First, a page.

PKG Social Impact Internships: Emily Fang (’23)

Emily Fang (’23 | 1-Civil Engineering)
Redefining “Health” at the Conservation Law Foundation

My time at the Conservation Law Foundation (CLF) has pushed me to think about what a healthy neighborhood looks like, and how we can quantitatively measure neighborhood health. In a broad sense, a healthy neighborhood can be measured by the percentage of residents with a chronic illness or the number of hospital visits in a given amount of time, but through the Healthy Neighborhood Study, CLF has identified twelve pathway that are social determinants of health. From access to healthy and affordable food to economic opportunity to green space to climate change, I’ve come to understand that “health” extends far beyond just illness. “Health” includes whether residents have easy access to food and jobs, whether the homes are comfortable and energy efficient, and whether the neighborhood is perceived as “safe” from violence and “stable” from evictions and shut-offs.

My name is Emily Fang, and I’m a current sophomore at MIT studying environmental engineering. This IAP, I worked as an Impact Investing Data Management intern for the Conservation Law Foundation (CLF), an organization that advocates for environmental health through mechanisms such as litigation, advocacy, and impact investing. Specifically, I worked in the Healthy and Resilient Communities team, which pushes for community health, whether it be through providing fresh food from local farms to low-income groups, protecting Boston’s waterfront and coastal communities from environmental hazards, and investing in affordable housing.

My specific role was to analyze data and automate data collection for HealthScore 2.0, a scorecard designed to assess potential projects pursued by the Healthy Neighborhoods Equity Fund (HNEF) using multiple large spatial datasets. HNEF is a private equity fund that invests in mixed-use, mixed-income, transit-oriented and climate-resilient real-estate developments. In other words, HNEF addresses larger issues of community health and resilience through a housing stability and transportation access lens. CLF’s role in HNEF is to draw investors for HNEF and fund development projects that CLF believes will have the greatest health impacts on neighborhoods.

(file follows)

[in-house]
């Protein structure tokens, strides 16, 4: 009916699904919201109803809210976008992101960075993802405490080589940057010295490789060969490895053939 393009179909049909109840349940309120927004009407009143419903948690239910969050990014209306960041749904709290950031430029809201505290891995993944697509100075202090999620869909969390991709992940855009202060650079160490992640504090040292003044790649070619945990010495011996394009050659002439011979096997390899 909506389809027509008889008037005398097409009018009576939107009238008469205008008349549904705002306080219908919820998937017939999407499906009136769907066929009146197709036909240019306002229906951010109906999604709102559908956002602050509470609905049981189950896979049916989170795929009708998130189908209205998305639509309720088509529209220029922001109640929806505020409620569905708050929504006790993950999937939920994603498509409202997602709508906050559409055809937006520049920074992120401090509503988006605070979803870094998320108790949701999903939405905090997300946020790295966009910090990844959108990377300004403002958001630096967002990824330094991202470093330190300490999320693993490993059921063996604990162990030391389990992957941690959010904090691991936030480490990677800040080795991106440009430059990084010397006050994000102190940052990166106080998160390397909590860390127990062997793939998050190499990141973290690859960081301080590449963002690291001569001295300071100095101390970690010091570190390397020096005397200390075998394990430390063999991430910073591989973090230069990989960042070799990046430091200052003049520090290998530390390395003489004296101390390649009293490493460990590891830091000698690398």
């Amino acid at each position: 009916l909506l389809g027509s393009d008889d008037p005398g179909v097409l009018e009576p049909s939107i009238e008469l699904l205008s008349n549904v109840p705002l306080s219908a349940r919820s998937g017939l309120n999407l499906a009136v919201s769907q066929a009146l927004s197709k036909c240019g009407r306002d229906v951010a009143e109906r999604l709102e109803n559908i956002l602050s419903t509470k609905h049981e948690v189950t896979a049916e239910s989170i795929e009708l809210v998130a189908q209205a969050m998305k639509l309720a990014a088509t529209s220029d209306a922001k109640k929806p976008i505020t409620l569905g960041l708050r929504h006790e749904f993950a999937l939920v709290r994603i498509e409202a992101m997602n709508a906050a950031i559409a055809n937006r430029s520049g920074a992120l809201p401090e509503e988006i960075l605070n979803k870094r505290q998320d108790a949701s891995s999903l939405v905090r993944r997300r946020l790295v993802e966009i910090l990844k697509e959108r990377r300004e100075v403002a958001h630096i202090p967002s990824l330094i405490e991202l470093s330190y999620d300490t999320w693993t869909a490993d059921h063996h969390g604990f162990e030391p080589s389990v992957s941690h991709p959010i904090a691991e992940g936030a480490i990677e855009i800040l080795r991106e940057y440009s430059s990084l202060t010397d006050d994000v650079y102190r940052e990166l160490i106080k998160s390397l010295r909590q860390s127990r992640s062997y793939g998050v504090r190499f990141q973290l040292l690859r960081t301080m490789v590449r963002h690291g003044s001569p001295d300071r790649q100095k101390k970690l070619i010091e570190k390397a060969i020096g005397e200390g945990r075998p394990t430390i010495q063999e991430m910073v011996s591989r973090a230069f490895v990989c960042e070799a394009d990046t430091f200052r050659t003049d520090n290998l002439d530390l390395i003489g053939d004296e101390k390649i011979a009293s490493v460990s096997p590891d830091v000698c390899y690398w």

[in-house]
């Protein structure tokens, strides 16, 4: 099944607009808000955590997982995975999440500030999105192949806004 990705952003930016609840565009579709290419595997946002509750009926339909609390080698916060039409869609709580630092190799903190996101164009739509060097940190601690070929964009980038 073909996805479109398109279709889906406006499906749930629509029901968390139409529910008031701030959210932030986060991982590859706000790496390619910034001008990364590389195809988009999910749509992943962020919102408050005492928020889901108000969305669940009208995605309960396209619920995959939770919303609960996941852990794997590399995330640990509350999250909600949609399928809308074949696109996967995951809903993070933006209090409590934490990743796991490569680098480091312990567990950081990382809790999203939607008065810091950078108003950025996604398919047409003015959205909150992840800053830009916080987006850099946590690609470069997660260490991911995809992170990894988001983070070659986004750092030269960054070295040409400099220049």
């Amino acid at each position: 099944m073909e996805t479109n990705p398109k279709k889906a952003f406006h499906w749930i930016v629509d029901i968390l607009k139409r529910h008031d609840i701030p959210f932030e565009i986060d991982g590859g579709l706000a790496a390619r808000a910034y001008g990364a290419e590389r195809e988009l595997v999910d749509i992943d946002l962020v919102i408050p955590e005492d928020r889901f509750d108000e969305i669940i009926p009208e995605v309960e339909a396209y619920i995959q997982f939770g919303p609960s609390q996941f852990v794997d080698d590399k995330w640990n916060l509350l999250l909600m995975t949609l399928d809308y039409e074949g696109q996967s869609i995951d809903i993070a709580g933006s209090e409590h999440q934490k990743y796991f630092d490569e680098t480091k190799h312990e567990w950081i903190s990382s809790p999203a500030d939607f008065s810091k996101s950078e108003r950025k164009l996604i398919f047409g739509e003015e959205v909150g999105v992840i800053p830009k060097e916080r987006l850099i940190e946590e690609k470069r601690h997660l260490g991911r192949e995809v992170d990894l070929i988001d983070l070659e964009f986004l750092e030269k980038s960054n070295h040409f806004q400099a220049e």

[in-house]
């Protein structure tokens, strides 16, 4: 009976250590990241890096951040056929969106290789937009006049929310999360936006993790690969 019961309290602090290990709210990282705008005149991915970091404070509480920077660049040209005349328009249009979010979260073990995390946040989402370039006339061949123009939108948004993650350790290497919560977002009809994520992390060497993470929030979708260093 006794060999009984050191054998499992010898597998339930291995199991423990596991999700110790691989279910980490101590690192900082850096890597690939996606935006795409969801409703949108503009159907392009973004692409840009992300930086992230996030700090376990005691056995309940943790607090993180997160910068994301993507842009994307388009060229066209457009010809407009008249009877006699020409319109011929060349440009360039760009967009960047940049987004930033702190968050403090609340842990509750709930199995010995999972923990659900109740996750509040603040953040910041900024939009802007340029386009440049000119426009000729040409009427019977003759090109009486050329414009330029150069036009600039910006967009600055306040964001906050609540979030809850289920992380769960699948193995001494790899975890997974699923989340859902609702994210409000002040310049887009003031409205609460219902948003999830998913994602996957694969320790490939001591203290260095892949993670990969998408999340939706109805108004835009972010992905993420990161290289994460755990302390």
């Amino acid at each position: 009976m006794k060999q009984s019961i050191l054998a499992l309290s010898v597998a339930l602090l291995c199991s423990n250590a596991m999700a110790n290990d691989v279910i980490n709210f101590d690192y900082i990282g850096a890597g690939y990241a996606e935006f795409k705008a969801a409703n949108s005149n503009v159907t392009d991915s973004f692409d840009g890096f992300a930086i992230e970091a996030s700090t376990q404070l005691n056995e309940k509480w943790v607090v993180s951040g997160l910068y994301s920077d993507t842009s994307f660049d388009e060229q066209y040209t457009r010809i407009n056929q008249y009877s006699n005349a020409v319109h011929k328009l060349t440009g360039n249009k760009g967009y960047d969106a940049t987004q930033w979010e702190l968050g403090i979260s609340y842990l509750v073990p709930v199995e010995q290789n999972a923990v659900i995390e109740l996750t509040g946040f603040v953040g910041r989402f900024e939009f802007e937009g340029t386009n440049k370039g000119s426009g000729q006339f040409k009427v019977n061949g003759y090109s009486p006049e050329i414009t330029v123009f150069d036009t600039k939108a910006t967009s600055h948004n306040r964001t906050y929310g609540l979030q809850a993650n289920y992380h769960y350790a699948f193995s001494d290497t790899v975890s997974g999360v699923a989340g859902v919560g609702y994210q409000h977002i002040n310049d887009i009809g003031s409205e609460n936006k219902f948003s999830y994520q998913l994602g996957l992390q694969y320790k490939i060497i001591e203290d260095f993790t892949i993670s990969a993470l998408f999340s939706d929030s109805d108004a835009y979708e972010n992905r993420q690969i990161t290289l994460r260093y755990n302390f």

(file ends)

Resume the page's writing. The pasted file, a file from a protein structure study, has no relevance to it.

Because of this broad definition of “health”, it is also important to acknowledge the existing, systemic racial and income discrimination present in our cities and our neighborhoods that create even greater health disparities between zip codes. Exclusionary zoning and redlining have made it so that poverty is not evenly distributed, but disproportionately concentrated in low-income neighborhoods and communities of color. 

Reflecting on the systemic nature of housing discrimination, it’s inspiring that CLF and members of HNEF aren’t thinking just about an individual’s health, but the health of the system that that individual lives and works in. For example, instead of giving a community money for groceries, HealthScore and HNEF assess why communities don’t have access to affordable groceries and invest in systems to provide greater access, such as building affordable housing units near transit systems or building mixed-use housing units with grocery stores on the first floor. Within HealthScore, CLF has also included metrics to measure existing inequities in potential neighborhoods, and how committed each developer is to renting out units and hiring employees in an equitable way.

Finally, I’ve also learned about the importance of elevating community voices when pursuing new developments in disinvested communities. While the data I work with at CLF is mostly quantitative, there is invaluable information to be gained from the individuals directly impacted by the project. In the face of gentrification and displacement in many Boston communities, engaging with communities helps them to understand that these developments are for them and creates a stronger partnership between CLF and the communities that CLF aims to support.

In my time with CLF, I’m come to realize the countless intersections between housing, racial discrimination, public health, and environmental justice. In light of both the COVID-19 pandemic and climate change, I think it’s incredibly important to evaluate how inequities in the housing system have created health disparities in low-income communities and increasingly exposed these communities to environmental hazards. I’m honored to have the opportunity to work on a project with inspiring individuals who not only seek to care for our environment, but seek to take care of and empower others to do the same by investing in affordable, safe and healthy places to live. 

Want to learn more about the PKG Social Impact Internships Program? Visit our webpage to learn about ELO opportunities for Spring 2021, and stay tuned for information for summer 2021 postings!

Tags: Climate Change, Public Health, Social Impact Internships, Social Impact Internships IAP 2021

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